“The involvement of the EPA promises the quickest course of action to move ahead with the cleanup,” he said.
About 15 years ago, after the toxic sediment was first identified, state officials compelled Thomas & Betts Co., a producer of electrical equipment that had acquired a local manufacturing plant for electrical wiring that had contributed to the pollution, to clean a portion of the river known as Mother Brook in Hyde Park. But officials later discovered that the PCBs were spread in other parts of the river, far more extensively than previously understood.
A study by the US Geological Survey found that 3.7 miles of the river, from the Mother Brook to the Walter Baker Dam in Dorchester, contained PCB contamination. PCBs were commercially manufactured in the United States from 1929 until their production was banned in 1979. Resistant to extreme temperatures and pressure, they were used widely in electrical equipment, hydraulic fluids, and lubricants.
Thomas & Betts later sued other companies that they alleged also contributed to the river’s pollution, and in 2019, after a welter of litigation, a federal appeals court in Boston ruled that other companies had to share in the nearly $13 million costs of the initial cleanup. With such a complicated history of finding who’s responsible for cleaning the rest of the river, the state is now deferring to the federal government, which has much greater legal firepower and ability to assign blame.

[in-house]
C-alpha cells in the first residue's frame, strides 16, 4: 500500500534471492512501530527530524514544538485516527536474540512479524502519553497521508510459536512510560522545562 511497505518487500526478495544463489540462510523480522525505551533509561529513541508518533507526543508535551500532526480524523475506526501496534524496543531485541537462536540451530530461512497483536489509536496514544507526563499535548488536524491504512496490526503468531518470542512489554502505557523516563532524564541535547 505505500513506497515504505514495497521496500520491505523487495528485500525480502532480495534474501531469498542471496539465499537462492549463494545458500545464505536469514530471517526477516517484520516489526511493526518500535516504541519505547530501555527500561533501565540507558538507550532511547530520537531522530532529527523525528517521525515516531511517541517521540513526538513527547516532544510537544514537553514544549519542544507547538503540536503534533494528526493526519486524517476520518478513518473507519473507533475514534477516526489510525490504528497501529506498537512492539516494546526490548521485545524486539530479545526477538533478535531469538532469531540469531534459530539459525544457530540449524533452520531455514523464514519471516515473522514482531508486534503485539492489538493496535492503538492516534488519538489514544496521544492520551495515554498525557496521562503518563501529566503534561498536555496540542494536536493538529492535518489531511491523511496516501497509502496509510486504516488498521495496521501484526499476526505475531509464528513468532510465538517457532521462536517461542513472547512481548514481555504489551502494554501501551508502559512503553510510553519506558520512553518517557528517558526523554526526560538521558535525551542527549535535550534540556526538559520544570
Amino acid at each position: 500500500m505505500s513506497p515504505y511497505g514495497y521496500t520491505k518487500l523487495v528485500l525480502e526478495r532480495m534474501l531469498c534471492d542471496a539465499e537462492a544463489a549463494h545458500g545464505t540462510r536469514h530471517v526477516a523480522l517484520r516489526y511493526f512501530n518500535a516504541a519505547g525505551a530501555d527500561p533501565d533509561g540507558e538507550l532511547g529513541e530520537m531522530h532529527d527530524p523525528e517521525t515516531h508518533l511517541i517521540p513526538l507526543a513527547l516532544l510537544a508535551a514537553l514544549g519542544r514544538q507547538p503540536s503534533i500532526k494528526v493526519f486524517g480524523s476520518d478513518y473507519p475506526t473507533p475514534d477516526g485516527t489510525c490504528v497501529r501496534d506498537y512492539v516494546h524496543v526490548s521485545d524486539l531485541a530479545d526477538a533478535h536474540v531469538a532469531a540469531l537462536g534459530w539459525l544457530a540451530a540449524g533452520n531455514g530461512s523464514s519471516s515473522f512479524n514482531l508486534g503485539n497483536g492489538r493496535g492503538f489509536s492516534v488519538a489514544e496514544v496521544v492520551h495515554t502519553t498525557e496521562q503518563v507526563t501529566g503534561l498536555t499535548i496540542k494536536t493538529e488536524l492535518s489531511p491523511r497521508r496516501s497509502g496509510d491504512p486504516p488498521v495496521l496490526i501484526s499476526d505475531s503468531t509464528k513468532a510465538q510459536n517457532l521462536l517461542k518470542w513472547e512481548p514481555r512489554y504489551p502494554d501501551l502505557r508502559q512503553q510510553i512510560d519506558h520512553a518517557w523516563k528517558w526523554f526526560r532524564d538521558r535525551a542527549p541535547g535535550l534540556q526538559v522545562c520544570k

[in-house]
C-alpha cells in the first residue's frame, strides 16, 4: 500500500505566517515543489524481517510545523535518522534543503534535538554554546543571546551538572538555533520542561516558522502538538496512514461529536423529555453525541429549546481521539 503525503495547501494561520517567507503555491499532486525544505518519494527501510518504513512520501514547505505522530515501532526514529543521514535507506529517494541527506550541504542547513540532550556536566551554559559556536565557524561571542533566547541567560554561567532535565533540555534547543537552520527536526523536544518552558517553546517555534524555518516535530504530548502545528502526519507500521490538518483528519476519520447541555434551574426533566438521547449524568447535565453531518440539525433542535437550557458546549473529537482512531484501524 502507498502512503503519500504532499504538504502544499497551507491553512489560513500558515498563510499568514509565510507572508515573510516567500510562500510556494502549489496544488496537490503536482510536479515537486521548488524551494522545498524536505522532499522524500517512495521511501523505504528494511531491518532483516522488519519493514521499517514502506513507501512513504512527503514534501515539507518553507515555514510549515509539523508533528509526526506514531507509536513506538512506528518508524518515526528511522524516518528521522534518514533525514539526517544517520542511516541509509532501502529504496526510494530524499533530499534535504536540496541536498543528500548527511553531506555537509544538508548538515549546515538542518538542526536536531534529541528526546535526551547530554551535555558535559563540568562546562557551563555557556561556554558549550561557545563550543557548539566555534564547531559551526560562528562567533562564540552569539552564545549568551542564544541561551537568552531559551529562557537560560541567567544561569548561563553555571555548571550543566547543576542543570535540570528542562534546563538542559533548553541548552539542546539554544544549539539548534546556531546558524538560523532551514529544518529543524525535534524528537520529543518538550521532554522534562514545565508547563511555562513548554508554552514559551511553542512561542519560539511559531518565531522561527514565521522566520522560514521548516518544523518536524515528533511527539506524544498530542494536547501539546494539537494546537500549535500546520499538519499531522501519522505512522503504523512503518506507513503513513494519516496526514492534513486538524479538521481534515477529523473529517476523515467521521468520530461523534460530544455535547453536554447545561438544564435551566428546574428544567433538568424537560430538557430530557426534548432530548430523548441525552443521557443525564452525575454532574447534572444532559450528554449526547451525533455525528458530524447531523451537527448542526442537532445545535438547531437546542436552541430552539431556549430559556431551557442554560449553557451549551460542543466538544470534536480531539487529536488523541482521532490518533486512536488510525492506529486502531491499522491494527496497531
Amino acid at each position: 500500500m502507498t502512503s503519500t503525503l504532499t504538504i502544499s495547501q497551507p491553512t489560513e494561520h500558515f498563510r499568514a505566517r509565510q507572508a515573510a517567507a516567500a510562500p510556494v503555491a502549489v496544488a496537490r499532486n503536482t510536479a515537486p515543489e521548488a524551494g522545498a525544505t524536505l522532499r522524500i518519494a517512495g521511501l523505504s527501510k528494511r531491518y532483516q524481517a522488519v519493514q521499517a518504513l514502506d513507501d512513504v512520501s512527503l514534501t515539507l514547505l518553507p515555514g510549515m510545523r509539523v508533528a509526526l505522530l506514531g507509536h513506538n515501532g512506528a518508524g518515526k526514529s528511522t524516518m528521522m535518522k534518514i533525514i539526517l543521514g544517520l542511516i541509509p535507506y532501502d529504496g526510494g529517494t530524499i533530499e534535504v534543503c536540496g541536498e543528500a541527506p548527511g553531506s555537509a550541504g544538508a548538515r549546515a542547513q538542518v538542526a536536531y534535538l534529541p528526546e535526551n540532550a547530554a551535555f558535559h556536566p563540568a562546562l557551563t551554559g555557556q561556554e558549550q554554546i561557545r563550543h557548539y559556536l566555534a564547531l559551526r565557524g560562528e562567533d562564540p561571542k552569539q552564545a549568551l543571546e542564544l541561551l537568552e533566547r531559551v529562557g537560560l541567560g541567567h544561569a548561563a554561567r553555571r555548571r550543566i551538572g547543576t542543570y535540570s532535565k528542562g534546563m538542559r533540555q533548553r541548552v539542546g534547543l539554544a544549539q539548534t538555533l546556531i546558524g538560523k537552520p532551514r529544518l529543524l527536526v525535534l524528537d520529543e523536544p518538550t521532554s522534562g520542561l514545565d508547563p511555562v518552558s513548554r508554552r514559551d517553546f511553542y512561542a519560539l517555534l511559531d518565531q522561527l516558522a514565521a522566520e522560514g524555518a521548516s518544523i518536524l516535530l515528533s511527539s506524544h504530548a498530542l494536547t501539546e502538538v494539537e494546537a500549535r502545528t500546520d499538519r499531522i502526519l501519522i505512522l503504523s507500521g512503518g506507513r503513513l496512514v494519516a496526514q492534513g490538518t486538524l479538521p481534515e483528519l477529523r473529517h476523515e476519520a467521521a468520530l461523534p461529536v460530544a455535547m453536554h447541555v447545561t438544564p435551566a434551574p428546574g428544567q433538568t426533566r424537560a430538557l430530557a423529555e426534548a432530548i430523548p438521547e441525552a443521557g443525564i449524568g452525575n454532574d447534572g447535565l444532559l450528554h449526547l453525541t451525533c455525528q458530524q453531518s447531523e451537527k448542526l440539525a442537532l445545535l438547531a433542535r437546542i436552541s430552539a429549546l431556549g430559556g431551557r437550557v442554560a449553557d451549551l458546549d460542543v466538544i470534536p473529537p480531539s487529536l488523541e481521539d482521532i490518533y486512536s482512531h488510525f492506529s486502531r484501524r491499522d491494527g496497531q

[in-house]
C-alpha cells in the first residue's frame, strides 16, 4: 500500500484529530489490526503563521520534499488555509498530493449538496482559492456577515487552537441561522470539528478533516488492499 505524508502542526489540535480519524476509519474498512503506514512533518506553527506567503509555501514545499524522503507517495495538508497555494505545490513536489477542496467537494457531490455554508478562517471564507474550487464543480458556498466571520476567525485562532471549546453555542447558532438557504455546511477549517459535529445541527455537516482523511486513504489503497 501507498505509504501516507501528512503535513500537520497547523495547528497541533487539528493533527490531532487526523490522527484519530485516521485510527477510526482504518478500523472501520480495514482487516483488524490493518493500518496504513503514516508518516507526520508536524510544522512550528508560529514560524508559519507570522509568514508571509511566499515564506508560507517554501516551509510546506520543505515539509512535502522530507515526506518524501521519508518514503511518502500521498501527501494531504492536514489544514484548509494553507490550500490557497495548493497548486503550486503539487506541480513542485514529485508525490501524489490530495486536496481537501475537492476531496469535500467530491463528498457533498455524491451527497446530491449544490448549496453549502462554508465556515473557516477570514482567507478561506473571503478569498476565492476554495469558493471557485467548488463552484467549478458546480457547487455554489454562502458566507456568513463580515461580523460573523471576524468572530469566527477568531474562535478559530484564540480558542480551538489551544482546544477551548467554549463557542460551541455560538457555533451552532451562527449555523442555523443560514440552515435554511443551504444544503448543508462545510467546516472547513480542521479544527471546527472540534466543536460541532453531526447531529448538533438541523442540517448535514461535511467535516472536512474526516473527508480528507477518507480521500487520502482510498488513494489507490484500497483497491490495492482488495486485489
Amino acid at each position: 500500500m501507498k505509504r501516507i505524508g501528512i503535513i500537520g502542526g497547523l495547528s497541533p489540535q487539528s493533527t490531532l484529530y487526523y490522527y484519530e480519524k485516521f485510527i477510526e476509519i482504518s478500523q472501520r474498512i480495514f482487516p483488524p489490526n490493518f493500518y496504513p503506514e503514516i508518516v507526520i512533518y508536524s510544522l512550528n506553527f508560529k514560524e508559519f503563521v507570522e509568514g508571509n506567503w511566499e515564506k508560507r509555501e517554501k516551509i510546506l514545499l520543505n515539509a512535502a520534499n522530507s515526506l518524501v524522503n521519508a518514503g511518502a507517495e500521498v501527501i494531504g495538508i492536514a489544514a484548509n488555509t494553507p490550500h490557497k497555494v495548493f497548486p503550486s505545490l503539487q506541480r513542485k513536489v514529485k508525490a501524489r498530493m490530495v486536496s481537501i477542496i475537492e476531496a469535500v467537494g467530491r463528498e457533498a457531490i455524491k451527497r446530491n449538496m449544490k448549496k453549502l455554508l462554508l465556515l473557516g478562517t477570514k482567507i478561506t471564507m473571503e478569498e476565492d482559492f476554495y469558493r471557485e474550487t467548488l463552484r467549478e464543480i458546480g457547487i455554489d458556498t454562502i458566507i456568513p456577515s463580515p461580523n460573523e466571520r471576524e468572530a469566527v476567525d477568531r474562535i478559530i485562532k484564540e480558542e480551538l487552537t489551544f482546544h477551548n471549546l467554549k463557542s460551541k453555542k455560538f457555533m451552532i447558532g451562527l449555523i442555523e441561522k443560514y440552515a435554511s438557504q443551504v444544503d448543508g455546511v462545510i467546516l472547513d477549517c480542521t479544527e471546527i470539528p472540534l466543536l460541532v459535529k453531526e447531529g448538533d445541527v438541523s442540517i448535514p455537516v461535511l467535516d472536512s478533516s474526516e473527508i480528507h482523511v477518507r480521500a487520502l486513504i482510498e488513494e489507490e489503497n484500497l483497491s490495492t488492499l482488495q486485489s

“We do think the EPA involvement is helpful,” Suuberg said. “We want this cleanup to move as expeditiously as possible.”
Establishing Superfund sites can be controversial, as they often inspire fears that having a toxic landmark nearby could hurt property values. But neither Suuberg nor local officials said they were aware of any opposition to the designation.
“We’re in full support of it,” said Michael Dennehy, town administrator of Milton, which borders a portion of the river. “We have not heard any concerns.”
Terry Dolan, secretary of the Lower Mills Civic Association, said it hadn’t occurred to her that there could be a downside.
“It should be viewed . . . as a major environmental improvement, a giant step forward in restoring the health of our river,” she said.
She and others cited development along the river, such as the recently built Harvest River Bridge that connects Milton and Mattapan, as a promising sign of what a restored river and new civic spaces might look like.
For Ian Cooke, the cleanup is just the prelude to the river’s ultimate restoration, which he hopes will include the removal of old, unused dams; the return of significant herring and shad runs; and eventually fishing and swimming.
As he paddled down the tawny river, silently floating beneath graffiti-covered bridges, the growl of passing trains, and other intrusions from the surrounding cityscape, there were signs that the challenges of restoring the river may go way beyond removing PCBs.
Caught in the dilapidated remains of the Tileston & Hollingsworth Dam between Milton and Hyde Park was an old, rusting refrigerator and other refuse. Nearby, along the river’s muddy banks and old barbed wire fencing, sewage still occasionally flows from storm drains, especially after a heavy rain.
“We have to start by fixing the problems of the PCBs,” Cooke said. “Then we can address the rest and work on creating a healthy river that everyone can use.”